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Four revolutions in comics - Part 4 - The Digital Revolution

Marvel Infinite Comics Avengers vs. X-Men #1

In 2010, Marvel and DC began distributing new-release comics over the Internet. For years, fans were limited to purchasing back catalog comics through online subscription services and were clamoring for new release, day-and-date digital releases - but the Big 2 publishers were apprehensive. Their primary revenue stream is the direct sales market, which ships print comics to retail shops through a single channel - Diamond Comic Distributors. Retailers feared that day-and-date digital releases would cut into their sales. Publishers were reluctant to create friction with their partners who were suffering from the recession, and initially only a few digital comics were sold on the same day as they were released in stores.

The opportunity for a new revenue stream was too enticing for publishers to pass up. In June of 2011, DC announced it would distribute comics digitally on the same day as print; a few months later, Marvel followed suit and went day-and-date.

According to ICv2, digital sales amounted to $1 million in 2009. Then rose to $8 million the next year, $25 million the year after, and in its third year, digital comics did an astounding $70 million in sales. And all the while, the sales figures for print comics weren't negatively impacted - in fact, print comics sales grew every year from 2010-2012. In 2013, digital sales were estimated at $90 million while print figures continued to rise.

The explosion of digital sales were met with a number of controversies. The stringent content policies of Apple's online store impacted digital sales of two of the most acclaimed comics of the era. An issue of Saga was initially reported to have been banned from the store, while it was later discovered to be a pre-emptive act by representatives of ComiXology, the most popular comics-reading app, who didn't submit the issue because they felt its content would be disallowed by Apple. The Apple store initially sold the first two issues of the comedy Sex Criminals by Image Comics, but then rejected the third issue and retroactively removed the first.

Digital Rights Management and purchasing agreements for digitally purchased comics also created controversies. Many users were unaware that the comics they were purchasing online from major comics distributors had content agreements that relegated their purchases to a legal status more like renting versus owning.

In response to these controversies, in addition to selling their comics through popular apps like ComiXology, Image Comics announced in 2013 they would begin selling digital comics directly in a DRM-Free format.

Independent comic creators Brian K. Vaughan, Marcos Martin and Muntsa Vicente began distributing their own digital comic, The Private Eye, online in a "pay whatever you want" DRM-free digital format. After the first seven issues were released, the co-creators reported that sales surpassed six figures in both number of downloads and revenue.

Two prominent comic creators, Chris Roberson (iZombie) and Mark Waid (Kingdom Come, Irredeemable), launched their own digital comics companies.

Roberson launched Monkeybrain comics with TV commercial and film producer Allison Baker in 2012. Monkeybrain distributes creator-owned comics spanning a wide variety of styles and genres. Among their most notable titles is Bandette, which won an Eisner award for best digital comic.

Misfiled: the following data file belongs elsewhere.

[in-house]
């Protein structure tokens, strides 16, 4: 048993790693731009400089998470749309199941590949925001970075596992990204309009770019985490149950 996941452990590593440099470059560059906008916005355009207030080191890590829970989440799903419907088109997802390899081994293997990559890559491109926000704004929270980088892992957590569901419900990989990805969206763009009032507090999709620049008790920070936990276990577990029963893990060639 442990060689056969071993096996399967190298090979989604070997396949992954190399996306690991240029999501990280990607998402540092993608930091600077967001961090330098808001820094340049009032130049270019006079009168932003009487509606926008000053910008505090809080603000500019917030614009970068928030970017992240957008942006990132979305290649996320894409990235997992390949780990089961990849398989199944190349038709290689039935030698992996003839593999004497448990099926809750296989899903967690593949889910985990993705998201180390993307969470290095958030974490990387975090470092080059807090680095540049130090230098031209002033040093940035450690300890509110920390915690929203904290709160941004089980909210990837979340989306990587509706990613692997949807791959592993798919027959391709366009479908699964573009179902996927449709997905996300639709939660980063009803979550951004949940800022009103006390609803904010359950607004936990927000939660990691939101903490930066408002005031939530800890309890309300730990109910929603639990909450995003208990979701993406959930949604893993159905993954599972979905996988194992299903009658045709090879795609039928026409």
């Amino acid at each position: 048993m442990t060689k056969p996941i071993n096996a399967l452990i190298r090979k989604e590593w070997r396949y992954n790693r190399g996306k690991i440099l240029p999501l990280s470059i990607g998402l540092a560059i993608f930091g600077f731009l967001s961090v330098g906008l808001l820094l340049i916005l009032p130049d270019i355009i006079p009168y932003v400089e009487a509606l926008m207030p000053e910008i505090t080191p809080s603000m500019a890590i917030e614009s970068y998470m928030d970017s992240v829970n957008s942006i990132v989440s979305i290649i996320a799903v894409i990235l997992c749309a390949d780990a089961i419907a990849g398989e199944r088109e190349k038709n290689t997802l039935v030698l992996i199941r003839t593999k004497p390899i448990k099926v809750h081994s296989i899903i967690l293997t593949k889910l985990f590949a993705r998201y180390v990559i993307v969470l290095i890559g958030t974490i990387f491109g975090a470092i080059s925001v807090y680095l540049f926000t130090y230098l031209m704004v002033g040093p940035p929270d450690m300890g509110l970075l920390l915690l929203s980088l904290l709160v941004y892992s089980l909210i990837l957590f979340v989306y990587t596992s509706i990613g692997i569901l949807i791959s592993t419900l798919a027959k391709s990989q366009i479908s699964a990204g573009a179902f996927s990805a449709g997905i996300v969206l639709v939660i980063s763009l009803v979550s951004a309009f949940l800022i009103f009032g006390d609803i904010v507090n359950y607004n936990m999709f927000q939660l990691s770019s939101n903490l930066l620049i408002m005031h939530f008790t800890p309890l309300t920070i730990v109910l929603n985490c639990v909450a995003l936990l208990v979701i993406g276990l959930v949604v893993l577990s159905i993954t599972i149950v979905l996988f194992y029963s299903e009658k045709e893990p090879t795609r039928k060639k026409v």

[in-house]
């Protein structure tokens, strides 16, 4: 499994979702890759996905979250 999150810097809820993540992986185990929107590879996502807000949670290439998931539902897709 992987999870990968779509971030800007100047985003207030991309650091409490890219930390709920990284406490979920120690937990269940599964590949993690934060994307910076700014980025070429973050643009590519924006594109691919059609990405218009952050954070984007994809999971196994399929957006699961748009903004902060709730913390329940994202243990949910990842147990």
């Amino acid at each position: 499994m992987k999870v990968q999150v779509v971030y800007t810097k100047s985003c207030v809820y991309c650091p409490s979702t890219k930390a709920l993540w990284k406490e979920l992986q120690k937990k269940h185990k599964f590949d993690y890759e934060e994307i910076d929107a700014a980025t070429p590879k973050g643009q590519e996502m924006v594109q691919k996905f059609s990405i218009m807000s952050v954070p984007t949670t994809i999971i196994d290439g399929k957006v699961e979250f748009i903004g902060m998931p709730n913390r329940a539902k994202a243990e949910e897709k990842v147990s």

The Creative Potential for Digital Comics is just beginning.

For many years, comics fans and creators pushed for digital distribution - but fans and creators alike wondered what the creative possibilities were for digital comics. Initial attempts at heightening the comics experience were called 'motion comics' and were mostly dreadful. They didn't feel so much like comics as they felt like bad animation.

One of the earliest proponents of digital comics is Mark Waid, a renowned creator who's worked for DC Comics and Marvel Comics, written some of the best stories in the Superman canon and has recently received acclaim for his run on Daredevil.

Waid was inspired by a proof-of-concept posted by French artist Yves “Balak” Bigerel that demonstrated new potentials for storytelling in digital comics. Instead of looking like wannabe animation, Bigerel's demo introduced new ways of thinking about comics in a digital space - using layering and transitions to create effects that opened new possibilities in graphic narratives.

Waid took this inspiration and generated some groundbreaking work. The talk he gave at O'Reilly media (embedded below) showcases his storytelling philosophy and teases some of the new techniques he is using for digital comics:

Marvel Comics launched a new line of digital books specifically geared towards leveraging the new potential of the digital medium. The enhanced digital line of books is called Marvel Infinite Comics. The first comic in the series was a tie-in to their Avengers vs. X-Men event, and some of the new storytelling techniques can be glimpsed in this video:

Waid's digital comics company Thrillbent is home to a number of series similarly inspired by Waid and Bigerel's innovations. Insufferable is a series written by Waid that explores the new frontier of digital storytelling techniques, but there are many others.

Milton Lawson

Milton is a writer living in Houston. Comics, travelogues. Go Astros. Go Texans.

A short comic about an indie music shop written by Milton Lawson with art by Dave Chisholm

A travelogue about four friends taking their first trip to Europe. Now available on Amazon.com.